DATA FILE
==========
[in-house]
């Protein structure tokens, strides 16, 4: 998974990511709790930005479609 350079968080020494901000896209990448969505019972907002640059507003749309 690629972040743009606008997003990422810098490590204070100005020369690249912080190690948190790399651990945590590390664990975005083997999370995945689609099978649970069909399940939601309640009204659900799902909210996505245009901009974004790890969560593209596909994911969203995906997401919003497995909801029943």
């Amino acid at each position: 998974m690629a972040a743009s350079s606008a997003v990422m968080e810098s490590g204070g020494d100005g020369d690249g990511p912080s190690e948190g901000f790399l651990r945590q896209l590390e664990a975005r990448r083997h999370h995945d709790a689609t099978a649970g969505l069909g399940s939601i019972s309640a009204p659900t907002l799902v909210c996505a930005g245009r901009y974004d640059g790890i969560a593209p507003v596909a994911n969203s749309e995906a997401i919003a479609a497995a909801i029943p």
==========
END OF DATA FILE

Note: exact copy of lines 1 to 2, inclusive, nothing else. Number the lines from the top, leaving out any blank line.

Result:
[in-house]
């Protein structure tokens, strides 16, 4: 998974990511709790930005479609 350079968080020494901000896209990448969505019972907002640059507003749309 690629972040743009606008997003990422810098490590204070100005020369690249912080190690948190790399651990945590590390664990975005083997999370995945689609099978649970069909399940939601309640009204659900799902909210996505245009901009974004790890969560593209596909994911969203995906997401919003497995909801029943």